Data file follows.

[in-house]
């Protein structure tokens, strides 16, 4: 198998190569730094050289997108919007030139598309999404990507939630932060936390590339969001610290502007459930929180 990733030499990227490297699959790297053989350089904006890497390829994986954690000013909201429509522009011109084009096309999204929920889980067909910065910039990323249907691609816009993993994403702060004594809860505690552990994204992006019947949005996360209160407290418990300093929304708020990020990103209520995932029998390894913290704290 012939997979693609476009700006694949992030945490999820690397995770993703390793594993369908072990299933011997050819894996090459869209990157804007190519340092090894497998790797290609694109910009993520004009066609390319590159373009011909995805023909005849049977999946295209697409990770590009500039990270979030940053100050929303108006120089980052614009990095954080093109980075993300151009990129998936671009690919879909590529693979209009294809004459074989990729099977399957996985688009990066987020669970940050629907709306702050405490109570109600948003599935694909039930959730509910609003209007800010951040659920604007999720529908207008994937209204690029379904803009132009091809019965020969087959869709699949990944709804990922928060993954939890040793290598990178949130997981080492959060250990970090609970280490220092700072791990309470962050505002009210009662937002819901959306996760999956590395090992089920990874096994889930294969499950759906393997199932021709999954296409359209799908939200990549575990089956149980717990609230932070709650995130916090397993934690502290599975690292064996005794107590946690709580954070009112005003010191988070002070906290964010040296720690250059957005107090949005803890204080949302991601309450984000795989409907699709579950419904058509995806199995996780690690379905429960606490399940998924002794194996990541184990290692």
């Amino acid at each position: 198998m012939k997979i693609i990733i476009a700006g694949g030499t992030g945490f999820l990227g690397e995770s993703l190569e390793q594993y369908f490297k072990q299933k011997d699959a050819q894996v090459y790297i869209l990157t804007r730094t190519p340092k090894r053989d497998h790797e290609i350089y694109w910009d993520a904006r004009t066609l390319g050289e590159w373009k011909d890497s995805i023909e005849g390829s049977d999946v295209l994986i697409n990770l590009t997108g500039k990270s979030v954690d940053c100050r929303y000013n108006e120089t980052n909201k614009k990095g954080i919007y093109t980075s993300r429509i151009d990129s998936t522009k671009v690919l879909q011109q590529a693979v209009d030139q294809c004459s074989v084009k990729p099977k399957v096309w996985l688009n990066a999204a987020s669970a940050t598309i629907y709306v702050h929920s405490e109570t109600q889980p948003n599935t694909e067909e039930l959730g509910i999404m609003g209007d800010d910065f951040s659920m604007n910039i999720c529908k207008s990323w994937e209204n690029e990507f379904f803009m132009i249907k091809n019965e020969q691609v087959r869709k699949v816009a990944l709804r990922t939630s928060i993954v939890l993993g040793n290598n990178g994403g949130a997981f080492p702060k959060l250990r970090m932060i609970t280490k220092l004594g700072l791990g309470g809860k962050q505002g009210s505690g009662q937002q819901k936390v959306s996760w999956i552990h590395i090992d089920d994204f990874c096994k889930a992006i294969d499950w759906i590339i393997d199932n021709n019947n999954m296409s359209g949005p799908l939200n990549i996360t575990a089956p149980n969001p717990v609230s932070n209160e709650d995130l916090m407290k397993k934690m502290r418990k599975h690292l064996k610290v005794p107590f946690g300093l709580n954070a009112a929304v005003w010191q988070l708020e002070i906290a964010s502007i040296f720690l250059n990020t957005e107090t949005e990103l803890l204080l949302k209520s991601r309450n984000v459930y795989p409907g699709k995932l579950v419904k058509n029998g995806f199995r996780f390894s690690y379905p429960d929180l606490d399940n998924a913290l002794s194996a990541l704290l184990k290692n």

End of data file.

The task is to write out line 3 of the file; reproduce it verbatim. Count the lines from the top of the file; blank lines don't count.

């Amino acid at each position: 198998m012939k997979i693609i990733i476009a700006g694949g030499t992030g945490f999820l990227g690397e995770s993703l190569e390793q594993y369908f490297k072990q299933k011997d699959a050819q894996v090459y790297i869209l990157t804007r730094t190519p340092k090894r053989d497998h790797e290609i350089y694109w910009d993520a904006r004009t066609l390319g050289e590159w373009k011909d890497s995805i023909e005849g390829s049977d999946v295209l994986i697409n990770l590009t997108g500039k990270s979030v954690d940053c100050r929303y000013n108006e120089t980052n909201k614009k990095g954080i919007y093109t980075s993300r429509i151009d990129s998936t522009k671009v690919l879909q011109q590529a693979v209009d030139q294809c004459s074989v084009k990729p099977k399957v096309w996985l688009n990066a999204a987020s669970a940050t598309i629907y709306v702050h929920s405490e109570t109600q889980p948003n599935t694909e067909e039930l959730g509910i999404m609003g209007d800010d910065f951040s659920m604007n910039i999720c529908k207008s990323w994937e209204n690029e990507f379904f803009m132009i249907k091809n019965e020969q691609v087959r869709k699949v816009a990944l709804r990922t939630s928060i993954v939890l993993g040793n290598n990178g994403g949130a997981f080492p702060k959060l250990r970090m932060i609970t280490k220092l004594g700072l791990g309470g809860k962050q505002g009210s505690g009662q937002q819901k936390v959306s996760w999956i552990h590395i090992d089920d994204f990874c096994k889930a992006i294969d499950w759906i590339i393997d199932n021709n019947n999954m296409s359209g949005p799908l939200n990549i996360t575990a089956p149980n969001p717990v609230s932070n209160e709650d995130l916090m407290k397993k934690m502290r418990k599975h690292l064996k610290v005794p107590f946690g300093l709580n954070a009112a929304v005003w010191q988070l708020e002070i906290a964010s502007i040296f720690l250059n990020t957005e107090t949005e990103l803890l204080l949302k209520s991601r309450n984000v459930y795989p409907g699709k995932l579950v419904k058509n029998g995806f199995r996780f390894s690690y379905p429960d929180l606490d399940n998924a913290l002794s194996a990541l704290l184990k290692n």